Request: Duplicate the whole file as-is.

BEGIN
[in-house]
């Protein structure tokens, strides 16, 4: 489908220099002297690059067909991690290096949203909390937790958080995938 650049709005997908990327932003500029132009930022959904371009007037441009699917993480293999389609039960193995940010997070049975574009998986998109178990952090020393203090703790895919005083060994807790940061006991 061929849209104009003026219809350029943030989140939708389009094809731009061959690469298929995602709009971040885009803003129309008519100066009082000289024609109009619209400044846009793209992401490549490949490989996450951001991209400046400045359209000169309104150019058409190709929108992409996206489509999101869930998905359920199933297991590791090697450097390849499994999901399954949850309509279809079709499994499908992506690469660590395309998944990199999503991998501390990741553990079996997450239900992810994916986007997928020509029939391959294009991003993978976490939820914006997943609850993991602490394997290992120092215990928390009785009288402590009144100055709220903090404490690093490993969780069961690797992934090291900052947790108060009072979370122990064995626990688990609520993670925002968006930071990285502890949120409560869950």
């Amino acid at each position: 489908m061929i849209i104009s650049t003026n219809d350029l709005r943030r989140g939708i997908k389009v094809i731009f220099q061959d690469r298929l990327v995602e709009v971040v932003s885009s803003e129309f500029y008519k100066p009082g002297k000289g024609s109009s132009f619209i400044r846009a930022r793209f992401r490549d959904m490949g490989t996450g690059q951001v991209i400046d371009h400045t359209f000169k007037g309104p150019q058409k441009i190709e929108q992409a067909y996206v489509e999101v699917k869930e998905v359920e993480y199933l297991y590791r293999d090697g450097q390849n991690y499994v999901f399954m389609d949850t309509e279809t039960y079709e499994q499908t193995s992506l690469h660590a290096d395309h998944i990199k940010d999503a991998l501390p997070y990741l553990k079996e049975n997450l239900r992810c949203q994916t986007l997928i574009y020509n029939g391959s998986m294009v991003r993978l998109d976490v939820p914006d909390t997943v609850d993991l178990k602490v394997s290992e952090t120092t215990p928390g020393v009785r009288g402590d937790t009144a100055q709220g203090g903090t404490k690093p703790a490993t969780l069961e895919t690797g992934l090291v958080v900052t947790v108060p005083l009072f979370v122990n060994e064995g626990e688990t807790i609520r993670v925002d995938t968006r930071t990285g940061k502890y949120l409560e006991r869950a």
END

[in-house]
């Protein structure tokens, strides 16, 4: 489908220099002297690059067909991690290096949203909390937790958080995938 650049709005997908990327932003500029132009930022959904371009007037441009699917993480293999389609039960193995940010997070049975574009998986998109178990952090020393203090703790895919005083060994807790940061006991 061929849209104009003026219809350029943030989140939708389009094809731009061959690469298929995602709009971040885009803003129309008519100066009082000289024609109009619209400044846009793209992401490549490949490989996450951001991209400046400045359209000169309104150019058409190709929108992409996206489509999101869930998905359920199933297991590791090697450097390849499994999901399954949850309509279809079709499994499908992506690469660590395309998944990199999503991998501390990741553990079996997450239900992810994916986007997928020509029939391959294009991003993978976490939820914006997943609850993991602490394997290992120092215990928390009785009288402590009144100055709220903090404490690093490993969780069961690797992934090291900052947790108060009072979370122990064995626990688990609520993670925002968006930071990285502890949120409560869950």
């Amino acid at each position: 489908m061929i849209i104009s650049t003026n219809d350029l709005r943030r989140g939708i997908k389009v094809i731009f220099q061959d690469r298929l990327v995602e709009v971040v932003s885009s803003e129309f500029y008519k100066p009082g002297k000289g024609s109009s132009f619209i400044r846009a930022r793209f992401r490549d959904m490949g490989t996450g690059q951001v991209i400046d371009h400045t359209f000169k007037g309104p150019q058409k441009i190709e929108q992409a067909y996206v489509e999101v699917k869930e998905v359920e993480y199933l297991y590791r293999d090697g450097q390849n991690y499994v999901f399954m389609d949850t309509e279809t039960y079709e499994q499908t193995s992506l690469h660590a290096d395309h998944i990199k940010d999503a991998l501390p997070y990741l553990k079996e049975n997450l239900r992810c949203q994916t986007l997928i574009y020509n029939g391959s998986m294009v991003r993978l998109d976490v939820p914006d909390t997943v609850d993991l178990k602490v394997s290992e952090t120092t215990p928390g020393v009785r009288g402590d937790t009144a100055q709220g203090g903090t404490k690093p703790a490993t969780l069961e895919t690797g992934l090291v958080v900052t947790v108060p005083l009072f979370v122990n060994e064995g626990e688990t807790i609520r993670v925002d995938t968006r930071t990285g940061k502890y949120l409560e006991r869950a």